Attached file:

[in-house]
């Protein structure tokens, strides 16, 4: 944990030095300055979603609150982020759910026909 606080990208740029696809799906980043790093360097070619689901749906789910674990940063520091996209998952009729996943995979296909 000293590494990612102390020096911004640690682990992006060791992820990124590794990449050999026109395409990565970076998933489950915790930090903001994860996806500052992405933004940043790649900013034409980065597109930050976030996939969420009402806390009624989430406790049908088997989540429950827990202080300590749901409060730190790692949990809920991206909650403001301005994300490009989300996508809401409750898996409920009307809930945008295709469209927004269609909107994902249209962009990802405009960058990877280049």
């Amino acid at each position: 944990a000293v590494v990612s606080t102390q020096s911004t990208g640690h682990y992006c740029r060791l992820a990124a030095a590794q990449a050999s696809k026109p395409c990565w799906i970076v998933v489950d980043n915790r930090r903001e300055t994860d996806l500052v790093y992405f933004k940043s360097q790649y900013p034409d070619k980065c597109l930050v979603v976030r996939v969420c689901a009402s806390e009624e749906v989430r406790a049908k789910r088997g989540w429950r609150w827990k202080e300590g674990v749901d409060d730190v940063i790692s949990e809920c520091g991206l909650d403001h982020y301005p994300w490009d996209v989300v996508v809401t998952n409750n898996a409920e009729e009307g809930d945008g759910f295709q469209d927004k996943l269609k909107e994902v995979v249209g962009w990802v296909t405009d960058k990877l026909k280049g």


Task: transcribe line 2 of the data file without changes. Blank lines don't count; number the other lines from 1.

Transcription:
């Protein structure tokens, strides 16, 4: 944990030095300055979603609150982020759910026909 606080990208740029696809799906980043790093360097070619689901749906789910674990940063520091996209998952009729996943995979296909 000293590494990612102390020096911004640690682990992006060791992820990124590794990449050999026109395409990565970076998933489950915790930090903001994860996806500052992405933004940043790649900013034409980065597109930050976030996939969420009402806390009624989430406790049908088997989540429950827990202080300590749901409060730190790692949990809920991206909650403001301005994300490009989300996508809401409750898996409920009307809930945008295709469209927004269609909107994902249209962009990802405009960058990877280049």